The ongoing Syrian civil war is a well-known conflict, but the way that the world views it is lacking female perspective — that’s what an award-winning professor had to say during her keynote address at last week’s 40th anniversary of CU’s women and gender studies program at Norlin Library.
“Most media begin to cover it like an NFL football game,” said Cynthia Enloe, a research professor at Clark University. “There is one team, and there’s another team, and they’ve taken this town, and they’ve taken that town, and they have an air force and they don’t have an air force…”
Enloe argues that gender politics is at the center of military conflicts, and that people often fail to look at how gender issues factor into wars like the one in Syria. Wartime does not end the debates over gendered issues, and that is why Enloe, a recipient of the Susan B. Northcutt Award and author of numerous books on feminism and world politics, urges people to “ask feminist questions” about war.
In 2011, there were pro-democracy uprisings against the Syrian government — Syrian society is dominated by President Assad’s authoritarian regime, which maintains control over its partly privatized economy and allows little freedom of speech or press.
Some members of Assad’s military joined the uprising, but because the military was all-male, the armed rebel militias that developed did not include women. “Many women felt that they could not [join] or were opposed to the use of violence against violence,” Enloe said. “A lot of Syrian men were also opposed, but were more persuaded to join the rebel militias.” The initially gender-inclusive pro-democracy movement became overwhelmingly masculinized by 2012.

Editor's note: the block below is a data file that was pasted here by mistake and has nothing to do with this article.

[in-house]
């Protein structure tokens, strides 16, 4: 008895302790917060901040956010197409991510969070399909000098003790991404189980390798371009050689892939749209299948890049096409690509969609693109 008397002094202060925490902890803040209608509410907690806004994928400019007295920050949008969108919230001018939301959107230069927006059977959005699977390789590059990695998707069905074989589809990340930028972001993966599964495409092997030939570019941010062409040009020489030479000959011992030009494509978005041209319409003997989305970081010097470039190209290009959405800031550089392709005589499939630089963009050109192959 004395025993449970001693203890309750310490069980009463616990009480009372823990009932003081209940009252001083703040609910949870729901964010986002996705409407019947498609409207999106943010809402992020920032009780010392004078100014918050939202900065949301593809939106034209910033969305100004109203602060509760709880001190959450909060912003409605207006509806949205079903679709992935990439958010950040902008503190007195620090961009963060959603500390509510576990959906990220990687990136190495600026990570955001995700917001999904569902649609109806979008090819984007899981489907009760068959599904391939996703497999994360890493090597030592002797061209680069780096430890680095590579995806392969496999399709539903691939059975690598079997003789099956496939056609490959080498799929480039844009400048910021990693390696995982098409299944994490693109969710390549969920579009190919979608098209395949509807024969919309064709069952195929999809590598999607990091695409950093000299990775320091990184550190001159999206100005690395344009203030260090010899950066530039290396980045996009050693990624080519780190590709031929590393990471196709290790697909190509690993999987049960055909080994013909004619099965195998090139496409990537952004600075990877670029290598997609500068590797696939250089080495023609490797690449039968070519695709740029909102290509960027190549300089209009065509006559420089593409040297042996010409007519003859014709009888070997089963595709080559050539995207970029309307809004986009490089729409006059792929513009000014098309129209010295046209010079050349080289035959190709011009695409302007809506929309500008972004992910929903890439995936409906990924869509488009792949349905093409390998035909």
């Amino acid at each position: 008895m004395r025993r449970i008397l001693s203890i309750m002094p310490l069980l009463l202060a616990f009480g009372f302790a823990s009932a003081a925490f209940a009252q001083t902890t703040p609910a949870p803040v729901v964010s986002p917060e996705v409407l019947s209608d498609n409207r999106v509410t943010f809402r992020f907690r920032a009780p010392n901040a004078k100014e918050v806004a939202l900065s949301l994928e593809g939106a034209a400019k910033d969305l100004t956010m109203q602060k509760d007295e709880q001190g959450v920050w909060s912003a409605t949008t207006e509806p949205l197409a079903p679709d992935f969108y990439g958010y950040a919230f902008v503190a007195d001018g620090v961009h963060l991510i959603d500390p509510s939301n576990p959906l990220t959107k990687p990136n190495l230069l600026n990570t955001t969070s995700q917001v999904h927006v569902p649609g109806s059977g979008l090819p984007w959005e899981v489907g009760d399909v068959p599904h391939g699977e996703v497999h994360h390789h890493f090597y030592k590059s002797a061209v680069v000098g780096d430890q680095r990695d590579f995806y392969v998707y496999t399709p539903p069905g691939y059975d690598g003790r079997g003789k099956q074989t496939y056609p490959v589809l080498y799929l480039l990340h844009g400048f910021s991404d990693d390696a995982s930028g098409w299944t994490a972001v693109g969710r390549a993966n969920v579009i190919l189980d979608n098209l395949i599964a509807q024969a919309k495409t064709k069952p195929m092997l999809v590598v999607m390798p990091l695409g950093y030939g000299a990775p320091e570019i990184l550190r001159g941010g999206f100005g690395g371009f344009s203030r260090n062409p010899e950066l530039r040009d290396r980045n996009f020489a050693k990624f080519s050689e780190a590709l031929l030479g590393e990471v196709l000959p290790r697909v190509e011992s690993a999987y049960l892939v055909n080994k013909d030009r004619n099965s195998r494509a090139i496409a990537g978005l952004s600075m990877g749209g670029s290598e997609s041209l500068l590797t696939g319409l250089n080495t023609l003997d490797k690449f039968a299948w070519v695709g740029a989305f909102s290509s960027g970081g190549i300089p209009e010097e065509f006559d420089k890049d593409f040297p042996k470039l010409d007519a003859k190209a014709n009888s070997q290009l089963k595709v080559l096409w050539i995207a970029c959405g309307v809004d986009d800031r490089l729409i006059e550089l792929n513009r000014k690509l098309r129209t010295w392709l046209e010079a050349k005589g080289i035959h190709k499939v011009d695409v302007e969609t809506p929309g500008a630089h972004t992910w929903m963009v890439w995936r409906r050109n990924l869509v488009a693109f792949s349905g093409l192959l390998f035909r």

This January, Enloe was invited to Syrian peace talks in Geneva, Switzerland, where she saw an imbalance in gender — the discussion table was full of men. “The classic and still conventional wisdom is that the men who have the guns are the only ones who can make peace. Now, who does that leave out?…In almost all civil wars…you mainly have masculinized forces facing masculinized forces.”
But during the war, Syrian women organized their communities to get access to food, continue schooling for children and provide health clinics in warzones — all despite the fact that women typically face more domestic violence during wars. Enloe said that “those things don’t just stop” because the media chooses to cover wars in a masculinized, battle-focused way.
“If you’re gonna have any resolution to these highly violent conflicts….it has to be out of these sorts of skills, these sorts of organizations, and these kinds of experiences” that women have had, Enloe said. “We have to be part of these negotiations.” But the United Nations-led peace talks denied Syrian women access. Naturally, in Enloe’s view, the talks fell apart because the men “could not come to any kind of agreement.”
For Enloe, it is critical that the world listens to women in times of conflict. “If we had more feminist analysis in, say, news coverage….we’d be smarter about how wars are actually fought.”
“Don’t just treat it as an NFL game,” Enloe said. “Treat it as a complicated, multifaceted, highly gendered but fluid political process in which there is a lot of violence. And then see if, in fact, you can become even better as local citizens….and especially see if it makes you a better citizen of the world.”
Contact CU Independent Opinion Editor Ellis Arnold at firstname.lastname@example.org.